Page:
• Hay-Day Walks

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    Discover more about Cumbria's upland hay meadows and the work being done to restore them on the Hay-Day walks.

    Hay-Day Walks

  • Protecting Wildlife For The Future

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    Help Cumbria Wildlife Trust conserve the wildlife and wild places of Cumbria for the future.

    Join now

Bunty Ellison

Bunty Ellison

Bunty Ellison was born in 1923.   Her family moved to Carlisle when she was eleven years old and her love of the countryside grew as she and her brother explored the area around Carlisle and the Solway coast on their bikes.   After the war she and her husband decided to join in the push to increase food production in the UK, and they farmed at Scaleby, near Carlisle, for about ten years.     After selling the farm Bunty and her family moved to Hexham and then returned to Cumbria in the nineteen seventies.   They lived  in Sparket, near Penrith, where Bunty  became involved with the Cumbria Wildlife Trust.    Over the years, as well as changes in farming practices and in wildlife,  she has noticed changes in public attitudes towards nature conservation, leading to a much-expanded role for organisations such as the Wildlife Trusts.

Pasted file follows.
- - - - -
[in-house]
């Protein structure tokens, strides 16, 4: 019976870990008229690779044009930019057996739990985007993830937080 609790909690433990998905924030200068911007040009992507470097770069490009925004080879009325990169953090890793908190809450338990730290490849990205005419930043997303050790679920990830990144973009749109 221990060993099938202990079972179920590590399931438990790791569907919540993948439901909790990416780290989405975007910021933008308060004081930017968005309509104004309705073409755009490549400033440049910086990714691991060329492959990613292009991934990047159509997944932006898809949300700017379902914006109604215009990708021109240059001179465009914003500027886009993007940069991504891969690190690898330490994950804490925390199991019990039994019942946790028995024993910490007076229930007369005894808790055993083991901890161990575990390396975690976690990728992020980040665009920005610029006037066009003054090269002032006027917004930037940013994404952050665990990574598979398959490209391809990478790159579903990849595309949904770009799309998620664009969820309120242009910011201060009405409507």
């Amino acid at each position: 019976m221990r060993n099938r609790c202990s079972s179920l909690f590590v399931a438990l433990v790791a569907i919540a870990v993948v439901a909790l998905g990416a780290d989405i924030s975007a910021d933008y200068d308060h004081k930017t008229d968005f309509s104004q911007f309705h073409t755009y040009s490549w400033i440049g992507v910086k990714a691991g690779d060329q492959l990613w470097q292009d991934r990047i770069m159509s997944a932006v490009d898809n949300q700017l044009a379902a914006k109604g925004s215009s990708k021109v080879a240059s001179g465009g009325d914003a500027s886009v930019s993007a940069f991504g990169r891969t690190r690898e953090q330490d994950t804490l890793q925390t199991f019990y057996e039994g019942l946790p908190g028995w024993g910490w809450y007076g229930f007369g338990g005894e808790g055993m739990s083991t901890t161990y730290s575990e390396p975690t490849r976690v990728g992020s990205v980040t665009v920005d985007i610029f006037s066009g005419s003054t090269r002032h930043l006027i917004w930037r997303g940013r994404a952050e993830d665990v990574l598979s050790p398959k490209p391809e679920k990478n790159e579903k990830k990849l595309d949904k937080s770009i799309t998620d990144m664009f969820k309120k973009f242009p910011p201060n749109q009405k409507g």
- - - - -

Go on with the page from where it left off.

"Well I think the the one of the greatest things was the increase in sheep. I know foot-and-mouth has changed an awful lot to be honest, I mean I think people, if you like came to their senses. But to my way of thinking the subsidies that people got for sheep was the greatest disservice they’ve done to the land because it encouraged farmers to put far more sheep than they could really maintain on the land. So I would say that the increase of sheep has been the most detrimental to the landscape really."